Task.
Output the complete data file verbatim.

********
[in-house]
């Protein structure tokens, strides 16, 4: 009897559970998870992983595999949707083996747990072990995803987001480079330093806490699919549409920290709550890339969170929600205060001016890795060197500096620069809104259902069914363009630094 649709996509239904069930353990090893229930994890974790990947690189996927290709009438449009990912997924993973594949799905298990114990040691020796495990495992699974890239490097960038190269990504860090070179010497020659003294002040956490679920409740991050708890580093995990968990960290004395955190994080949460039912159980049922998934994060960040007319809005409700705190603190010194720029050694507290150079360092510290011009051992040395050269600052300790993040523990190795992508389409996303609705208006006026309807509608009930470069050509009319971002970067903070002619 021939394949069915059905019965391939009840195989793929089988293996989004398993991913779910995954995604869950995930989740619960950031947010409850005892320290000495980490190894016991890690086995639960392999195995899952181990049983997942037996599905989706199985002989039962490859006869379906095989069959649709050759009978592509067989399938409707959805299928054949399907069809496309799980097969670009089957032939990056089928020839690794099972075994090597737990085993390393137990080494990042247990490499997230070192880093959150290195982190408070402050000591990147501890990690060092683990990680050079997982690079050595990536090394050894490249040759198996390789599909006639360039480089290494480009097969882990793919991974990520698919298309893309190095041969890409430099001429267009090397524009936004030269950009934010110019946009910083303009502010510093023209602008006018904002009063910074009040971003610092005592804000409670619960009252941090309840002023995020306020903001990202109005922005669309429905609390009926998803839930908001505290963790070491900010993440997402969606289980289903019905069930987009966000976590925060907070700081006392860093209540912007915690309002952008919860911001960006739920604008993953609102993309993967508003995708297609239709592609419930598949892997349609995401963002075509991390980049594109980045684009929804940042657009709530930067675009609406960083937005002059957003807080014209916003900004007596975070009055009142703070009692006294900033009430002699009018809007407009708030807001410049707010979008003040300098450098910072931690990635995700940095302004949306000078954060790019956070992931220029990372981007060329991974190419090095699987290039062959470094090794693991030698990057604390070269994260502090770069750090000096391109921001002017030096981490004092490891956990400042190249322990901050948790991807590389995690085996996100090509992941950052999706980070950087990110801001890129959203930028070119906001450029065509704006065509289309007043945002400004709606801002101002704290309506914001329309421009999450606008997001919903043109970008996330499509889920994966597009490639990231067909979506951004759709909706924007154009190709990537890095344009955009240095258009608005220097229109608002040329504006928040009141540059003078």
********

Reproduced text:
[in-house]
């Protein structure tokens, strides 16, 4: 009897559970998870992983595999949707083996747990072990995803987001480079330093806490699919549409920290709550890339969170929600205060001016890795060197500096620069809104259902069914363009630094 649709996509239904069930353990090893229930994890974790990947690189996927290709009438449009990912997924993973594949799905298990114990040691020796495990495992699974890239490097960038190269990504860090070179010497020659003294002040956490679920409740991050708890580093995990968990960290004395955190994080949460039912159980049922998934994060960040007319809005409700705190603190010194720029050694507290150079360092510290011009051992040395050269600052300790993040523990190795992508389409996303609705208006006026309807509608009930470069050509009319971002970067903070002619 021939394949069915059905019965391939009840195989793929089988293996989004398993991913779910995954995604869950995930989740619960950031947010409850005892320290000495980490190894016991890690086995639960392999195995899952181990049983997942037996599905989706199985002989039962490859006869379906095989069959649709050759009978592509067989399938409707959805299928054949399907069809496309799980097969670009089957032939990056089928020839690794099972075994090597737990085993390393137990080494990042247990490499997230070192880093959150290195982190408070402050000591990147501890990690060092683990990680050079997982690079050595990536090394050894490249040759198996390789599909006639360039480089290494480009097969882990793919991974990520698919298309893309190095041969890409430099001429267009090397524009936004030269950009934010110019946009910083303009502010510093023209602008006018904002009063910074009040971003610092005592804000409670619960009252941090309840002023995020306020903001990202109005922005669309429905609390009926998803839930908001505290963790070491900010993440997402969606289980289903019905069930987009966000976590925060907070700081006392860093209540912007915690309002952008919860911001960006739920604008993953609102993309993967508003995708297609239709592609419930598949892997349609995401963002075509991390980049594109980045684009929804940042657009709530930067675009609406960083937005002059957003807080014209916003900004007596975070009055009142703070009692006294900033009430002699009018809007407009708030807001410049707010979008003040300098450098910072931690990635995700940095302004949306000078954060790019956070992931220029990372981007060329991974190419090095699987290039062959470094090794693991030698990057604390070269994260502090770069750090000096391109921001002017030096981490004092490891956990400042190249322990901050948790991807590389995690085996996100090509992941950052999706980070950087990110801001890129959203930028070119906001450029065509704006065509289309007043945002400004709606801002101002704290309506914001329309421009999450606008997001919903043109970008996330499509889920994966597009490639990231067909979506951004759709909706924007154009190709990537890095344009955009240095258009608005220097229109608002040329504006928040009141540059003078």